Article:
What is considered “drug possession” in Georgia?
If you’re accused of drug possession, whether in Georgia or any other state, it’s crucial to seek the guidance of an experienced drug possession lawyer. Possession is the most common drug charge, and even being convicted of having a small amount of a controlled substance can carry severe penalties. The specific penalties vary based on the type and quantity of drugs involved. Furthermore, whether the drugs were for personal use or distribution may also influence the charges and potential consequences. An experienced drug possession lawyer can offer guidance and aid in developing a defense strategy tailored to your case’s specific circumstances.
Drugs are classified by type and potential for abuse called “schedules.” There are five drug schedules that were determined by the federal Drug Enforcement Agency (DEA) through the Controlled Substances Act. Specifically, determination as to “which schedule a drug or other substance should be paced, or whether a substance should be decontrolled or rescheduled” is based on:
- Actual or relative potential for abuse
- Scientific evidence of the drug’s effect, if known
- Current scientific knowledge about the drug
- Its history and pattern of abuse
- The scope, duration, and significance of the abuse
- Whether there is a risk to public health
- It’s psychological or physiological dependence liability
- Whether the substance is an immediate precursor of an already controlled substance; in other words, a chemical that is commonly used in manufacturing another controlled substance
Georgia outlines the regulations and penalties for drug charges through Title 16 and Offenses Chapter 13.
Possession Of Schedule 1 & Schedule 2 Drugs in Morgan County, Georgia
What is possession of schedule 1?
Possession of a Schedule 1 substance is a serious drug charge that carries harsh penalties in Georgia and many other states. A Schedule 1 substance is considered to have a high potential for abuse and no accepted medical use, and includes drugs such as heroin, LSD, and ecstasy. If you are facing charges for possession of a Schedule 1 drug, it is important to consult with a skilled drug possession lawyer who can help you understand the potential consequences and options for your defense.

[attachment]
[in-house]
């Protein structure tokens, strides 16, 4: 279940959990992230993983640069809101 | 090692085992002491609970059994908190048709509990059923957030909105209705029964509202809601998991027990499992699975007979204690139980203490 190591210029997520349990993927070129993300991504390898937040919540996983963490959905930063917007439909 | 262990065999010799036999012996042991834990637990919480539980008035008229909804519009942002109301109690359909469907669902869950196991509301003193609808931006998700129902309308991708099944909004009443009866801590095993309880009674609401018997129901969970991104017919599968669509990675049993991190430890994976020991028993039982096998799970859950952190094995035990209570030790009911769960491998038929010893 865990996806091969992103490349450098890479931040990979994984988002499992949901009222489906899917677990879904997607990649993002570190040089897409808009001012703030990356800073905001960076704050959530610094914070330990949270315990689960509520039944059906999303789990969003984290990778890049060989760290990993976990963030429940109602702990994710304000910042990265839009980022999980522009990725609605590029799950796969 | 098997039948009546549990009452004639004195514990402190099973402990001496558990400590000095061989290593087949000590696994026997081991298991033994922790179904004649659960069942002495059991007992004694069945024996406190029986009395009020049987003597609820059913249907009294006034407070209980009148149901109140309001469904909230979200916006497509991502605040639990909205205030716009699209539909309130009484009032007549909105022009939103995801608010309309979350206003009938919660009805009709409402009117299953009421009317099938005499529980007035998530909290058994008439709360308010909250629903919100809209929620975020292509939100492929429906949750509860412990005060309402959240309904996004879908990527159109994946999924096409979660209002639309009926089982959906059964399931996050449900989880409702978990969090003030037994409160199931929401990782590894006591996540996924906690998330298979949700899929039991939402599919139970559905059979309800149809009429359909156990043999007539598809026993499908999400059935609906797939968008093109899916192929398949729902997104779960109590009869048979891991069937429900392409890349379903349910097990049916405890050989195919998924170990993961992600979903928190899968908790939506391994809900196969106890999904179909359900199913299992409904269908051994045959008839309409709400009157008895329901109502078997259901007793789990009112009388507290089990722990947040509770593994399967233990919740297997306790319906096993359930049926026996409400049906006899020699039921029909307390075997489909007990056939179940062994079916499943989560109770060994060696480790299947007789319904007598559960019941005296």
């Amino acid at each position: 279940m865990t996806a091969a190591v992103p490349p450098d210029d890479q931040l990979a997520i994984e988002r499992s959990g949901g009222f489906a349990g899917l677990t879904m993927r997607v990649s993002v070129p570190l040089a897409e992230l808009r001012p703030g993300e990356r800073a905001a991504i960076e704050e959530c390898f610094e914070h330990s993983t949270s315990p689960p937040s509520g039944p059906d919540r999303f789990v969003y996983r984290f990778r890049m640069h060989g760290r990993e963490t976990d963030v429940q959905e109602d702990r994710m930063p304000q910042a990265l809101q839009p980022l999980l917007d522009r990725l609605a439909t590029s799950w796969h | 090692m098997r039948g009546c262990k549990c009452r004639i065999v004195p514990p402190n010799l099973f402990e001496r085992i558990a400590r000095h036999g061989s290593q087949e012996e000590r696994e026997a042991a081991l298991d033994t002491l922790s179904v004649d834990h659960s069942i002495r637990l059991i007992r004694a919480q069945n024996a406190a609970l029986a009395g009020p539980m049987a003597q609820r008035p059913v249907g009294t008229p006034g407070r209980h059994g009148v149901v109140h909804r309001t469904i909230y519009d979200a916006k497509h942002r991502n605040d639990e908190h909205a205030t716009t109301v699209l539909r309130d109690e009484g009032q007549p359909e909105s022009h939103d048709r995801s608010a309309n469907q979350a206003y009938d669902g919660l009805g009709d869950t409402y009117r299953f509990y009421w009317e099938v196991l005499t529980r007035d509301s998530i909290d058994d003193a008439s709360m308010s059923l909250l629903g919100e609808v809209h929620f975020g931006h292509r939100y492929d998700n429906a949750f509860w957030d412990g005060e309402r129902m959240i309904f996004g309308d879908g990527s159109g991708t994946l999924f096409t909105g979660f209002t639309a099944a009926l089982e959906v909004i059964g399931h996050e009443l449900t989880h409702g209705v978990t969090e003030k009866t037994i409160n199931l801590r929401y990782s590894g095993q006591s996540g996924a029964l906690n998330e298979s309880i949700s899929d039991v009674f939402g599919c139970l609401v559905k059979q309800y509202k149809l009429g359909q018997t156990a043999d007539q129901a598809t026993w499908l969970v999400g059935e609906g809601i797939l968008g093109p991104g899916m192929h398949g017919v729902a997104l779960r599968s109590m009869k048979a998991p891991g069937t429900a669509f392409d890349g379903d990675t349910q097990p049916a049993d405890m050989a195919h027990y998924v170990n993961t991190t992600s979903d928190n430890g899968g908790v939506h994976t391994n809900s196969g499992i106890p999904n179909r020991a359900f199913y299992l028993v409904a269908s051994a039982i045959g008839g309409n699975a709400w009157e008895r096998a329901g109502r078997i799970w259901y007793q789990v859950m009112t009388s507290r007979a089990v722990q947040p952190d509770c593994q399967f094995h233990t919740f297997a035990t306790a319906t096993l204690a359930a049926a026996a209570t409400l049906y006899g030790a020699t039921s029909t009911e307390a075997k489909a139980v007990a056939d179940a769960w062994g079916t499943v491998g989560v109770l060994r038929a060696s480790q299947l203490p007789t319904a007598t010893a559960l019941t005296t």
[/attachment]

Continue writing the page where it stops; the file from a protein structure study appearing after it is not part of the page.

Drugs in these categories include those most likely to be abused and have no or little accepted medical use. Schedule I drugs are those considered to be the most dangerous, addictive, or likely to be abused. The most common Schedule I Drugs in Georgia include heroin, LSD, MDMA (ecstasy or molly), and psilocybin (mushrooms). Even though it has been legalized for recreational use in 18 states and the District of Columbia, marijuana is a Schedule I drug under federal law and is illegal in Georgia. The state does permit authorized use of medical marijuana oil that has no more than 5% THC.
What is possession of schedule 2?
Possession of a Schedule 2 substance is a serious drug charge that carries severe penalties in Georgia and other states. This category includes drugs with a high potential for abuse, such as cocaine, methamphetamine, and opioids like oxycodone and fentanyl. The severity of the penalties depends on the quantity of the drug and whether it is deemed to be for personal use or intent to distribute. If you are facing charges for possession of a Schedule 2 substance, it is essential to seek the guidance of an experienced drug possession lawyer who can help you understand your options and defend your rights.
Schedule II drugs are those that still have a high risk of dependency and abuse but also have some accepted medical uses. Codeine, morphine, methadone, methamphetamine, fentanyl, cocaine, and oxycodone, all fit into this category.
Schedule III and Schedule IV drugs
Drugs in these schedules all have an accepted medical use and are considered to be anywhere from moderate to low probability of misuse. Schedule III drugs include ketamine, anabolic steroids, and products containing less than 90 milligrams of codeine per dosage, such as acetaminophen (Tylenol) with codeine.
Schedule IV drugs have an even lower potential for abuse than Schedule III drugs, such as Valium, Xanax, and Ambien. The last category is Schedule V, which includes cough medicines with less than 200 milligrams of codeine per dose.
All scheduled drugs that have a legitimate and accepted medical use are only legal with a prescription, and only for the person for whom the prescription is intended. Any other use or possession is deemed unlawful.